If a student makes a statement similar to what was said in your other thread, I would quickly "put out the fire." Steal their thunder and strip their power by basically saying "Okay, thanks, let's get back to the lesson." Don't give them any room to air their dirty laundry on your watch.
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  #4  
Old 12-25-2011, 09:59 PM
Rebel1 Rebel1 is offline
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Quote:
Originally Posted by ilvoelv View Post
This whole scenario has led me to question myself and my abilities.. Which is sad. Any tips for being a good substitute? Teachers input would be appreciate as well as do's & dont's.
DO...
-Follow the instructions left by the teacher to the MAX!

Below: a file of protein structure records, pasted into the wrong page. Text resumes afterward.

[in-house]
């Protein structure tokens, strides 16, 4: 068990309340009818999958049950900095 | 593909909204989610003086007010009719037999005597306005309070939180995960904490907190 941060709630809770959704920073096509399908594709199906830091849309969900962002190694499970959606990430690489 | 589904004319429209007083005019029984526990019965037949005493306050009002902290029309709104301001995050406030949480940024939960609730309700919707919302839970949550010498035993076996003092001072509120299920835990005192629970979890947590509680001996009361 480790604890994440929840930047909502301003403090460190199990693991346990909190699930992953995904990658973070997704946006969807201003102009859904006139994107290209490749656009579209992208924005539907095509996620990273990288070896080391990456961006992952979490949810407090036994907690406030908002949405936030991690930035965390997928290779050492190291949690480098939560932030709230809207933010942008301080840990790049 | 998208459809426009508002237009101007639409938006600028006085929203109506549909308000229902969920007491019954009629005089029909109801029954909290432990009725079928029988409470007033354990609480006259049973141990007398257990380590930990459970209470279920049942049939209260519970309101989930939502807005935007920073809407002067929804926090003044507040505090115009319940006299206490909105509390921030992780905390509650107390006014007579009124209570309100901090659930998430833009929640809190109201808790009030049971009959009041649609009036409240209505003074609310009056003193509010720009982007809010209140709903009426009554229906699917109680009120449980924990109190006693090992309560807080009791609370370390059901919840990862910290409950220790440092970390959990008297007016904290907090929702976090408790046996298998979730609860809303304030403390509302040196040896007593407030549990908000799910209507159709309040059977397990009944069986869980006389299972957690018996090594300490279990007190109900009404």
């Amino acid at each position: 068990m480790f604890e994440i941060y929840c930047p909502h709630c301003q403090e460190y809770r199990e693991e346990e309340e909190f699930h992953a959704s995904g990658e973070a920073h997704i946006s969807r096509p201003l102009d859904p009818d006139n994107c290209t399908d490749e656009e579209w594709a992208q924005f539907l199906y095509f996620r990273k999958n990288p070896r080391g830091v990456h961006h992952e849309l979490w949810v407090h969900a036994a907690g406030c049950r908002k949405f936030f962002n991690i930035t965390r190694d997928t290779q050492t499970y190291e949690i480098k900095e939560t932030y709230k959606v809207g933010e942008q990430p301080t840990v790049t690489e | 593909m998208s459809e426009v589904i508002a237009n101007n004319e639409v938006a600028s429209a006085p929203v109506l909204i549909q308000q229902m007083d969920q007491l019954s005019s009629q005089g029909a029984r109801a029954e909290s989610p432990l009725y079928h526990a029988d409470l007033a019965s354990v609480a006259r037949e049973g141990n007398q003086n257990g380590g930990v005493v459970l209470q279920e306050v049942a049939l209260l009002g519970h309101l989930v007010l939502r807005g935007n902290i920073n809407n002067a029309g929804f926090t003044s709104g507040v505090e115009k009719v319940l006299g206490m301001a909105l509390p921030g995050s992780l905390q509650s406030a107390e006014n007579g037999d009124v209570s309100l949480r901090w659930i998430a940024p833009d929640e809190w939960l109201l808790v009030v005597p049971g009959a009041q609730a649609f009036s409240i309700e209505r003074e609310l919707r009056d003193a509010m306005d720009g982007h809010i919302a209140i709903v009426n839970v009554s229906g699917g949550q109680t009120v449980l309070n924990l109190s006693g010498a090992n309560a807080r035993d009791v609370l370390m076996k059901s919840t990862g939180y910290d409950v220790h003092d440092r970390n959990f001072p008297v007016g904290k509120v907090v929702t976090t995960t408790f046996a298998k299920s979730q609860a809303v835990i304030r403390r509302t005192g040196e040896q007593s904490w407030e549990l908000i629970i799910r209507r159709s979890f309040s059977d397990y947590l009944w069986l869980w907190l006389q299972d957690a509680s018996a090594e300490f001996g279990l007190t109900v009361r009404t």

-If in doubt, verify with the P or VP what is unclear abt instructions
-Note down or initial everything you did and sign it at the end.
-Be aware of the schedule and time frames to be followed.
-Be yourself and make a BIG POSITIVE DIFFERENCE!
-Be genuine, loving, and caring with your ACTIONS.
-BE FIRM and CONSISTENT.
-Get involved with what the children do outside.
-HAVE FUN! Make learning fun for the children and yourself!


DON'T...
-Stray away from the plan, because you think you can do it better.
-Half-a$$ anything that needs to be done completely
-Change anything that the teacher wanted done.
-Complain about the children to other teachers.
-MY BIGGEST ONE! Don't just stand around during outside time. I hate it because every school I have subbed at, I have noticed this.
You see teachers standing around just talking away AND the children are not even being watched. It just makes ME SO !
They are getting paid to watch the children BUT it just does not seem to be clear to some of them. Principals and VPs need to crack down on these teachers who are making a bad name for the rest.